Geriatricians, ED Teams Collaborate to Reduce Inappropriate Medicines

New initiative designed to help patients after discharge

computer, medicine and injection
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Changing ED prescribing practices to reduce the number of potentially inappropriate medicines (PIMs) used by senior patients following discharge is the goal of a new multidisciplinary initiative at Duke linking provider education, clinical decision support, feedback, and peer benchmarking.

The PIM initiative focuses on reducing the use of medications inadvertently prescribed during the ED discharge process that contribute to falls, medication interaction, delirium, and other consequences when patients return home, resulting in future admissions and longer periods of hospitalization.

Duke geriatricians say the PIM initiative has significant potential because of the number of senior patients treated in the ED. From April 2017 to March 2018, 7,382 ED visits to Duke for people aged 65 or older resulted in discharges to the home rather than admissions.

“It’s a complicated issue that falls under the rubric of optimizing pharmacologic therapy in older adults,” says Kenneth E. Schmader, MD, chief of the Duke Division of Geriatrics and a leading national researcher in the field of geriatric medicine. “There are many challenges present in identifying and delivering the best medication regimen for elderly patients with multiple morbidities.”

As part of the PIM initiative, Duke geriatricians and ED physicians emphasize avoiding medications from the Beers Criteria for Potentially Inappropriate Medication Use in Older Adults (Beers List), a guide that helps physicians limit or deprescribe unnecessary medicines while choosing safer formulations with fewer risks.

The collaboration has led to the creation of a custom-designed order set—the ED Geriatric Discharge Order Set—provided within EHR software that directs ED physicians to medications recommended by the Beers List. New signs and badges that spotlight drugs to avoid and recommend alternatives are displayed prominently in the ED. The order sets were launched in July; signs and badges were introduced in September.

Peer review benchmarking and feedback are two novel aspects of the effort, says Susan Nicole Hastings, MD, a geriatrician and senior fellow in the Center for the Study of Aging at Duke. Hastings and her team are leading the effort known as Enhancing Quality Prescribing Practices for Older Adults Discharged from the ED (EQUiPPED), a multicenter collaboration with Mt. Sinai Hospital in New York City and Grady Hospital in Atlanta. Emergency department representatives Stephanie A. Eucker, MD, PhD, and Wennie Huang, PharmD, worked closely with Hastings and Laura Ann Previll, MD, MPH, a geriatric medicine specialist, to implement EQUIPPED.

“The interventional aim is to reduce falls and improve cognition while resulting in fewer hospitalizations,” Hastings says.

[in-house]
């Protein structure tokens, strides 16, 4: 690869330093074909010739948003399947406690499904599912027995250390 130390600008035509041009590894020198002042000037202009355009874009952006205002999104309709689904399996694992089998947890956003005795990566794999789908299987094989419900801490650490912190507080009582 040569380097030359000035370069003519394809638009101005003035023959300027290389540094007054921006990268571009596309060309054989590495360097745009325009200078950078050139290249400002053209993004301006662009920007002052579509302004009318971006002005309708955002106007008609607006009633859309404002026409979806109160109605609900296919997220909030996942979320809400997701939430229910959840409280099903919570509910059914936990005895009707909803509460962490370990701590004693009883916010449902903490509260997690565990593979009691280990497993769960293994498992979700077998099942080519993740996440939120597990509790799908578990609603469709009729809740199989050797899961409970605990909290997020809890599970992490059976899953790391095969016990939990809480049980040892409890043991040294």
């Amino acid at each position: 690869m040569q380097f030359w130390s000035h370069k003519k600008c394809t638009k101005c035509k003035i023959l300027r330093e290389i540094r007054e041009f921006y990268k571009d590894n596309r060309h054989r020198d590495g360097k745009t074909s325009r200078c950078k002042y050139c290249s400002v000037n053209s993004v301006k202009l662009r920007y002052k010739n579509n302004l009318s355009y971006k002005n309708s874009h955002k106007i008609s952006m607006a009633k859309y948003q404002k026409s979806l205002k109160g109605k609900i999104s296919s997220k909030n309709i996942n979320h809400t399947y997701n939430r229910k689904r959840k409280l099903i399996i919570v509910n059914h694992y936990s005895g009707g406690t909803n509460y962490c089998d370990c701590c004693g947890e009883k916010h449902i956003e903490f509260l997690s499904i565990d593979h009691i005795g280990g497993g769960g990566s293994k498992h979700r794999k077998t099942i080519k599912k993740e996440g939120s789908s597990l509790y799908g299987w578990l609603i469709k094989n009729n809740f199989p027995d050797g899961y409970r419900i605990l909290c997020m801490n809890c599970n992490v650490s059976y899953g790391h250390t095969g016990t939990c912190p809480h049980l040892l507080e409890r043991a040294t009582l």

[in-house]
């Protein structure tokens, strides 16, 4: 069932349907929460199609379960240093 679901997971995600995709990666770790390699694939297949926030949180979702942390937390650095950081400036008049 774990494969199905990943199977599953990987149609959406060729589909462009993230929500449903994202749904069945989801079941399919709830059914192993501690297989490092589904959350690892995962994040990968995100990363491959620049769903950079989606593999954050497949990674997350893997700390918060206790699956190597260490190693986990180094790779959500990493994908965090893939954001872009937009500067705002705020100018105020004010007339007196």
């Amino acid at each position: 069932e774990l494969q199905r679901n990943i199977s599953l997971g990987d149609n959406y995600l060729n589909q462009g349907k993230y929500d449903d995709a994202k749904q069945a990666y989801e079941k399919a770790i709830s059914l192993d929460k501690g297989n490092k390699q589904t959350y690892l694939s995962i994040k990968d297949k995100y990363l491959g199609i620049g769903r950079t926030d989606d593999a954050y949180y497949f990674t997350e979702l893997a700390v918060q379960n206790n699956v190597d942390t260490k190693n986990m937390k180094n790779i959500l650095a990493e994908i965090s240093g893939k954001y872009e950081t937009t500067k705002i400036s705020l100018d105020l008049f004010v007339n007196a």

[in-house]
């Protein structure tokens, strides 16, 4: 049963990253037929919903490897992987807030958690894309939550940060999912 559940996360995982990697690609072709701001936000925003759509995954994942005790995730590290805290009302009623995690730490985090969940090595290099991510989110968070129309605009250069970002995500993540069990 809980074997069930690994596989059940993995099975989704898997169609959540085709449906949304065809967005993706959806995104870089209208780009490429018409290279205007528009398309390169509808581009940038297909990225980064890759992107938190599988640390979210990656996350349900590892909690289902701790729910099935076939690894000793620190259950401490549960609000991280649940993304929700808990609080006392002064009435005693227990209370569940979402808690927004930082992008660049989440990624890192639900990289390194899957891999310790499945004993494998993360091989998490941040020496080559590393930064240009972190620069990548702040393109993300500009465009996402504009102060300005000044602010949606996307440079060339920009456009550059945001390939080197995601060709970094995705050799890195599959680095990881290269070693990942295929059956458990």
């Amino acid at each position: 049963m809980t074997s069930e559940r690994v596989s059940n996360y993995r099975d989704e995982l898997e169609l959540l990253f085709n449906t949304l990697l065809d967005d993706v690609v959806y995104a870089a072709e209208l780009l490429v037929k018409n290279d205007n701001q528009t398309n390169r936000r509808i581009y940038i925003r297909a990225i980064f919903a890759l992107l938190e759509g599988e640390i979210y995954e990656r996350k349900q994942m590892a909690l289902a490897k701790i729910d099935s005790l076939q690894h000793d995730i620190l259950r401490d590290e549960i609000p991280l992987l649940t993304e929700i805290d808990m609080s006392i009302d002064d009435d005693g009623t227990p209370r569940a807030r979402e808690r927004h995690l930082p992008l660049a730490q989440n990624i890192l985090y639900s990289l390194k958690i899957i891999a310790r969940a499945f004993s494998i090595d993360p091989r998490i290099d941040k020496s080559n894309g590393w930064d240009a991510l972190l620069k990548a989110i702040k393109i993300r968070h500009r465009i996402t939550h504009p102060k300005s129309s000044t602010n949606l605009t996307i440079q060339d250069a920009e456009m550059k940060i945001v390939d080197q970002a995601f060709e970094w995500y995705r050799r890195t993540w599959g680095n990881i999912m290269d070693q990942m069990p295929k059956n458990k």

Susan Nicole Hastings, MD
What we really worry about is confusion and sedation. Many medications can have anticholinergic effects. Given how common polypharmacy is, it’s very easy to include a drug such as cyclobenzaprine that introduces risk to a patient returning home.
Susan Nicole Hastings, MD, a geriatrician and senior fellow in the Center for the Study of Aging at Duke

Each ED provider receives a report indicating how many medications prescribed during the previous month met Beers List guidelines. In addition to audits and benchmarks, Hastings and her team believe personal feedback to ED physicians will help establish new practice models. A long-term goal, Hastings says, is to secure additional funding and begin a larger clinical trial.

Eucker, who is leading the collaboration with the ED, predicts that outcomes will be promising. “If we can work with every senior patient to ensure we are avoiding the most common medication problems, we are going to deliver higher quality patient care,” Eucker says.

The ED is a common site for urgent care of older adults, Hastings says, but prescription drug regimens remain relatively understudied compared with medication research in hospitals and primary care clinics.  “What we really worry about is confusion and sedation,” Hastings says. “Many medications can have anticholinergic effects. Given how common polypharmacy is, it’s very easy to include a drug such as cyclobenzaprine that introduces risk to a patient returning home.”

Simultaneously but separately, a Duke nephrologist is beginning research to assess the risks of PIMs to patients on dialysis. Rasheeda K. Hall, MD, MBA, MHS, says older patients on dialysis should receive a comprehensive geriatric assessment that reviews medications with an awareness of their effect on geriatric syndromes. “We want to look at the decision to discontinue or taper a specific medication,” Hall says. “We want to better understand the barriers to stopping a medication.”